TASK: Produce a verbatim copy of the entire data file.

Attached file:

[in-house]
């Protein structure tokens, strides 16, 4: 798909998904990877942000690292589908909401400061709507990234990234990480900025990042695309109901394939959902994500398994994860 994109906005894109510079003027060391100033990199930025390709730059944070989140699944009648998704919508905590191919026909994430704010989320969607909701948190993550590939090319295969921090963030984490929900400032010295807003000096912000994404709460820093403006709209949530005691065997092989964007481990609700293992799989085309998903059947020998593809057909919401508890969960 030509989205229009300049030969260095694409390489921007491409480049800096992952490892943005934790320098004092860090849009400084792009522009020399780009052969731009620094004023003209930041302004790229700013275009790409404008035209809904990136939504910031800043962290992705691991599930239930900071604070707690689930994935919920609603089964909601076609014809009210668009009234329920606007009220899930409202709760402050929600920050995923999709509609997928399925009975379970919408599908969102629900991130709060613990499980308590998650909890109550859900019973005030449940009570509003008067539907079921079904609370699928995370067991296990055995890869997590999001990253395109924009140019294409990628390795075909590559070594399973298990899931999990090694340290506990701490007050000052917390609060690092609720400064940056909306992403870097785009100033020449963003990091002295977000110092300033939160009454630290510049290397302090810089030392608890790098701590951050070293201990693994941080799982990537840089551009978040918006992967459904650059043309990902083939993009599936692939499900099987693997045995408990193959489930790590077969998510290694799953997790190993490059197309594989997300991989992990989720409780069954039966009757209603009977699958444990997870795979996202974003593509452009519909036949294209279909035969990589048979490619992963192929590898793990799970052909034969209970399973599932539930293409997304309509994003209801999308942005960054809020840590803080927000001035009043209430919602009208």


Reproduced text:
[in-house]
């Protein structure tokens, strides 16, 4: 798909998904990877942000690292589908909401400061709507990234990234990480900025990042695309109901394939959902994500398994994860 994109906005894109510079003027060391100033990199930025390709730059944070989140699944009648998704919508905590191919026909994430704010989320969607909701948190993550590939090319295969921090963030984490929900400032010295807003000096912000994404709460820093403006709209949530005691065997092989964007481990609700293992799989085309998903059947020998593809057909919401508890969960 030509989205229009300049030969260095694409390489921007491409480049800096992952490892943005934790320098004092860090849009400084792009522009020399780009052969731009620094004023003209930041302004790229700013275009790409404008035209809904990136939504910031800043962290992705691991599930239930900071604070707690689930994935919920609603089964909601076609014809009210668009009234329920606007009220899930409202709760402050929600920050995923999709509609997928399925009975379970919408599908969102629900991130709060613990499980308590998650909890109550859900019973005030449940009570509003008067539907079921079904609370699928995370067991296990055995890869997590999001990253395109924009140019294409990628390795075909590559070594399973298990899931999990090694340290506990701490007050000052917390609060690092609720400064940056909306992403870097785009100033020449963003990091002295977000110092300033939160009454630290510049290397302090810089030392608890790098701590951050070293201990693994941080799982990537840089551009978040918006992967459904650059043309990902083939993009599936692939499900099987693997045995408990193959489930790590077969998510290694799953997790190993490059197309594989997300991989992990989720409780069954039966009757209603009977699958444990997870795979996202974003593509452009519909036949294209279909035969990589048979490619992963192929590898793990799970052909034969209970399973599932539930293409997304309509994003209801999308942005960054809020840590803080927000001035009043209430919602009208």